After working through the night, the 2015 Idaho legislative session officially adjourned in the early morning hours of Saturday, April 11. Education and transportation funding topped the legislature’s priority list this year, but a few other issues also garnered a fair amount of media coverage, including attempts to ban “instant horse racing,” legislation to add sexual orientation and gender identity to the Idaho Human Rights Act, bills to restrict eminent domain, and much more. Additionally, Idaho House committee members killed a piece of legislation that would keep Idaho’s child support enforcement system in line with federal laws, risking $205 million a year in child support for Idaho children - an issue that could possibly force the Governor to call legislators back for a special session.
With the Legislature’s adjournment, the focus for Idaho’s Legislative and Regulatory Affairs practice turns to the executive and legislative interim committees and task forces that will meet regularly throughout the year, as well as to state agencies’ rulemaking process. A full listing of all the bills that the Legislature addressed this year, as well as a full listing of the interim committees, can be found on the Idaho Legislature’s official website at www.legislature.idaho.gov.
Below is a recap of a few high-profile issues that the Legislature addressed this year:
Education: Following Governor Otter’s lead in his State of the State and budget recommendations, the Idaho Legislature approved a 7.4 percent increase in state funding for the next fiscal year. This budget item was highlighted by one of the most anticipated bills of the 2015 legislative session - the teacher career ladder, which would add $125 million to teacher salaries over five years. The Legislature also approved the creation of a new STEM Action Center to place further emphasis on teaching science, technology, engineering, and math.
Transportation Funding: A top priority for both legislators and the business community heading into the 2015 session, the Idaho Legislature reached a $95 million compromise that will plug some of Idaho’s annual $262 million gap for transportation maintenance infrastructure. The deal, which was reached in the final hours of session, raises Idaho’s gas tax by $.07, the first gas tax increase since 1996, and will also increase vehicle registration fees and impose new fees on electric and hybrid vehicles.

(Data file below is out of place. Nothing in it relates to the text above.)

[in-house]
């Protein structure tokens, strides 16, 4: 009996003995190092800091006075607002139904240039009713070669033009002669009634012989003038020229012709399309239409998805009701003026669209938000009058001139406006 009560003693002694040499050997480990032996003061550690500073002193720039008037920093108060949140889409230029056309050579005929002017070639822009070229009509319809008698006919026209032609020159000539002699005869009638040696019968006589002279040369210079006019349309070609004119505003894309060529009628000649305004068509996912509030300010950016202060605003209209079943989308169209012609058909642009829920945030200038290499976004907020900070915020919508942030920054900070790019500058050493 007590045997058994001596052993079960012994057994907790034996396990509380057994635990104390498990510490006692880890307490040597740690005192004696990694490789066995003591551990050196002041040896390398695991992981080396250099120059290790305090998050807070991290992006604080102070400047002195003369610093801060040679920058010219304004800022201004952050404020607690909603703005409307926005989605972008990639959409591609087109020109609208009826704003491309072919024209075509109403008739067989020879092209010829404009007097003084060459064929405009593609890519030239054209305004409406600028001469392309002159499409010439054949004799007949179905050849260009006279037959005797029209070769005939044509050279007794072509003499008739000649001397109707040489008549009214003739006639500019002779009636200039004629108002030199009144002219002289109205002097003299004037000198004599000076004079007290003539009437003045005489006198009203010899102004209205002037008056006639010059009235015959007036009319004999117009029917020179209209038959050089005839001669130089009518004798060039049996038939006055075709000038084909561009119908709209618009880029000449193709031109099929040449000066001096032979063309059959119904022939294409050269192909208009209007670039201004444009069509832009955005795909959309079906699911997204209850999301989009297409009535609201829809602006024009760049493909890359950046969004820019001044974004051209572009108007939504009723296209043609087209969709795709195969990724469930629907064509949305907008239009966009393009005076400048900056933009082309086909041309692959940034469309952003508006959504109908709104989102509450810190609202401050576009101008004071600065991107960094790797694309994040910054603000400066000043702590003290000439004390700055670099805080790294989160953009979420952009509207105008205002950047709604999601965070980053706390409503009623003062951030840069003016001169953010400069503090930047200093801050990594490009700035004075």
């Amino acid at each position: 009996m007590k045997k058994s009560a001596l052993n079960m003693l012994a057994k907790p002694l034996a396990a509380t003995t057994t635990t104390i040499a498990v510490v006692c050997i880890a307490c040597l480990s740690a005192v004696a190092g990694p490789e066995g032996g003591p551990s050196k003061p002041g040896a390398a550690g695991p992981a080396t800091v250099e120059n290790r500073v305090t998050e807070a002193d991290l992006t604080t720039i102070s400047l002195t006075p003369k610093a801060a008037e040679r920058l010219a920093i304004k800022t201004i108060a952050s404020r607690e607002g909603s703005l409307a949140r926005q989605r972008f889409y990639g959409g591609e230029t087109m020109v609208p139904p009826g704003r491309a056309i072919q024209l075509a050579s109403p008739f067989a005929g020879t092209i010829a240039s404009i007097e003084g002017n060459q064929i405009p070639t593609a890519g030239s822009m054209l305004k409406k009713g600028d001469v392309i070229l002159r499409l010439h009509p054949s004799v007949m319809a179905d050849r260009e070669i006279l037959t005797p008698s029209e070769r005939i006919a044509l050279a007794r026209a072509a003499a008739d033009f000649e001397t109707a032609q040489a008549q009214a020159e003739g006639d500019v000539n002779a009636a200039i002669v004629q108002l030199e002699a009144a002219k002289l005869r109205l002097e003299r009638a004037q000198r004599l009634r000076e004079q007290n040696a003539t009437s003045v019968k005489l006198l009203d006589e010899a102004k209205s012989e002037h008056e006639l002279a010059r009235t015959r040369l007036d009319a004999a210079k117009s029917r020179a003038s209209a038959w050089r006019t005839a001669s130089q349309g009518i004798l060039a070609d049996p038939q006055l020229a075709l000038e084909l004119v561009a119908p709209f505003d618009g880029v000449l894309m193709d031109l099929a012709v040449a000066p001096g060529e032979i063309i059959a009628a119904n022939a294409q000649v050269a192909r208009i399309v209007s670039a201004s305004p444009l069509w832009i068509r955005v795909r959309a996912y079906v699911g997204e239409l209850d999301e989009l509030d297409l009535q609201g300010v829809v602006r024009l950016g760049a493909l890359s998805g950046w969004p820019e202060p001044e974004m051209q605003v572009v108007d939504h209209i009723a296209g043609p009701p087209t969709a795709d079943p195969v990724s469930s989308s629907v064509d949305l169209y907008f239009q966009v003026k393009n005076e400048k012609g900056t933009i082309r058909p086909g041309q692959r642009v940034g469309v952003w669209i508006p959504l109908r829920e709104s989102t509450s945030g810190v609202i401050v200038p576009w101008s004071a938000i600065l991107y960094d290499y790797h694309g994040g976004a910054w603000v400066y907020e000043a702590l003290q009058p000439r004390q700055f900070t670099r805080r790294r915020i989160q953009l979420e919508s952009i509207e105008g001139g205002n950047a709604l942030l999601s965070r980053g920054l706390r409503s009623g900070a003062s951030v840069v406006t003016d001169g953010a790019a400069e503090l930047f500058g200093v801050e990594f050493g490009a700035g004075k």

Health Care Issues: Despite heavy pressure from Idaho’s health care industry, the Legislature opted not to expand Medicaid this year. However, the Legislature did fund a new mental health crisis center in North Idaho, despite a $1.7 million price tag. Additionally, the Legislature passed a bill to allow parents of children with severe epilepsy to use a cannabis extract to treat seizures, but the Governor vetoed the bill. The Legislature also adopted legislation to allow for direct medical care agreements between physicians and patients, and passed legislation requiring teens to get their parents’ permission before using artificial tanning beds.
Civics Education: Despite stiff opposition from the Idaho Education Association, the Idaho Legislature approved, and the Governor signed into law, a bill that would require high school students to take and pass a civics test as a condition for graduation. This test is similar to the test administered to residents looking to become naturalized citizens in the United States. The issue received widespread support in the Legislature, with 27 legislators co-sponsoring the bill, and it received support from newspapers around the state. (Note: the author of this newsletter was hired by the Civics Proficiency Institute to lobby this bill through the Legislature).
Instant Racing: Two years ago the Idaho Legislature passed legislation to legalize wagering on historical horse races in Idaho, which was lobbied primarily by the horse racing industry and promoted as virtually identical to wagering on a live simulcast race. However, the machines installed in the past year at three Idaho locations have come under scrutiny as nothing more than slot machines, which resulted in legislation brought forward by the Coeur d’Alene Tribe to outlaw such devices. The bill (Senate Bill 1011) passed both the House and the Senate; however, the Governor vetoed the bill and the Senate failed to override the veto. There is now some questions as to the legality of the veto as it wasn’t delivered to the Senate within the required five days, and it is likely the issue will land in court.
There are many more issues that the Legislature addressed this session, from changes to the Idaho tax code to the adoption of a presidential primary financed by the state of Idaho. If there is an issue that you have an interest in that I didn’t include in my report, or if you have any questions relating to victories delivered by my lobbying practice, please let me know and I will be happy to respond to your questions or comments.